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By DuPage Medical Group Allergy, Asthma & Immunology
At the first sign of warmer weather it may be tempting to open up some windows and air out your home. If you or a family member suffers from allergies or asthma, opening up a window, especially during spring cleaning, may worsen symptoms by stirring up dust and allowing pollen to take up residence in your home. DuPage Medical Group Allergists share five common cleaning mistakes you can avoid to keep allergy symptoms at bay.
Hip arthroscopy surgery is a minimally invasive procedure used to treat various hip conditions, primarily labral tears and hip impingement. This option is an alternative to open surgery, resulting in less pain, less joint stiffness and shorter recovery times.
By Susan Mitchell, MD
No one knows how much alcohol should be considered “safe” in pregnancy. However, binge drinking and drinking throughout pregnancy are generally considered dangerous. We know that women who don’t drink at all in pregnancy are not at risk. But where between none and daily can be considered “safe”?
By DuPage Medical Group Vascular Surgery
Varicose veins are enlarged veins that often are visible and may cause discomfort, swelling or pain. Varithena® is a new, injectable foam treatment for individuals with varicose veins.
Topics and Subtopics: Arteries & Veins
By Sandra Banas, MD
Choking on food is the cause of death for approximately one child every five days in the United States, and leads to more than 12,000 emergency department visits per year. Children ages three or younger are at greatest risk, but older children are often affected too. Food is the most frequent cause of choking in children, but balloons, coins, and other small objects are also a primary risk. Not surprisingly, most episodes of choking occur in the home. The good news is that many cases of choking can be prevented. Read on to learn how you can reduce the risk to your child, grandchild, niece, nephew, or other young visitor in your home.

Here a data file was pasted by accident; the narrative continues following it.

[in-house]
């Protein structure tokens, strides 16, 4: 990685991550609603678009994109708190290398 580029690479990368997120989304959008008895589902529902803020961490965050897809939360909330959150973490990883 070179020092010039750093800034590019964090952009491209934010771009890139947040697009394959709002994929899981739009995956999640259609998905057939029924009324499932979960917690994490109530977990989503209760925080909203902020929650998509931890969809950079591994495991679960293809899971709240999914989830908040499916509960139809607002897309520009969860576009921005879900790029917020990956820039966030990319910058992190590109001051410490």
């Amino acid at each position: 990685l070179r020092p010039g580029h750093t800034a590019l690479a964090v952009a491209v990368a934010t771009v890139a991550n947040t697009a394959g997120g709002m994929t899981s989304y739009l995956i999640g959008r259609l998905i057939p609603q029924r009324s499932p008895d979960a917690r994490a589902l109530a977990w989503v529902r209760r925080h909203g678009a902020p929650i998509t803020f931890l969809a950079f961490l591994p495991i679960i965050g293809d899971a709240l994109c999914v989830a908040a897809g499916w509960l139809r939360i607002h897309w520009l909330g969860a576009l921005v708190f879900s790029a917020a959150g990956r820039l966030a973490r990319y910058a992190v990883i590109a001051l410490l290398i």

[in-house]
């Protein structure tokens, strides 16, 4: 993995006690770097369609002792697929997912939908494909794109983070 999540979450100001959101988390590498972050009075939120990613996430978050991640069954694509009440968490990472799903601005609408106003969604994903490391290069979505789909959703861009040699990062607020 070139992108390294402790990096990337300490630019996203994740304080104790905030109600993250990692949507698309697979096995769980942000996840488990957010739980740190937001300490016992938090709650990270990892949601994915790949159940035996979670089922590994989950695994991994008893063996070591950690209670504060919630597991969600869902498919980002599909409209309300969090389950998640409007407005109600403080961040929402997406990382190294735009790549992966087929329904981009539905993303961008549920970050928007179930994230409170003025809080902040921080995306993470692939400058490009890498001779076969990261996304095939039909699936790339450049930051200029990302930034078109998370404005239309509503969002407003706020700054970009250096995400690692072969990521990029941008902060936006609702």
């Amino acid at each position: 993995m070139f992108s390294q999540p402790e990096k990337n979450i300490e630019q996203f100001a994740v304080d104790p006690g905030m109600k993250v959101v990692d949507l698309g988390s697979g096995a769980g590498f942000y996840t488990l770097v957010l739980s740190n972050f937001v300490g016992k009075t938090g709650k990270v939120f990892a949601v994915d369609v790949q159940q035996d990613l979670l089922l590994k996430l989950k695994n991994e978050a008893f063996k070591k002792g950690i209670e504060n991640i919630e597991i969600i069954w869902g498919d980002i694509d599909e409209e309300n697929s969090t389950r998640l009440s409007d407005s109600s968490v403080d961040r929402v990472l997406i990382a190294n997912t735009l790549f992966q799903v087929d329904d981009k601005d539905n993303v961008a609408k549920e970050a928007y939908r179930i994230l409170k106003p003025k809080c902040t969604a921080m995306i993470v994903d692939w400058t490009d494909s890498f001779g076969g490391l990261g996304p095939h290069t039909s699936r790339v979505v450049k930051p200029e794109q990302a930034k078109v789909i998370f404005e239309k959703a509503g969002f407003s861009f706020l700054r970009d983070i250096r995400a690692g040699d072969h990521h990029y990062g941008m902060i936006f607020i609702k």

By DuPage Medical Group Cardiology
Heart disease is the leading cause of death in the United States for men and women, largely due to the fact that if heart disease is left untreated, it can cause a heart attack. Thanks to increased awareness and prevention efforts, most people are familiar with the traditional warning signs of a heart attack including squeezing, tightening or pressure in the chest, sudden dizziness, breaking out into a cold sweat or pain in the left arm. Over the last several years there has been a steady reduction in the number of heart-related deaths in males; however the mortality rates for women are declining at a much slower rate. This may be because the disease can manifest differently in women and produce other, more subtle symptoms. Did you know women are more likely than men to experience smaller, nonfatal or “silent” heart attacks? To learn more, read about other ways heart attacks may differ in women.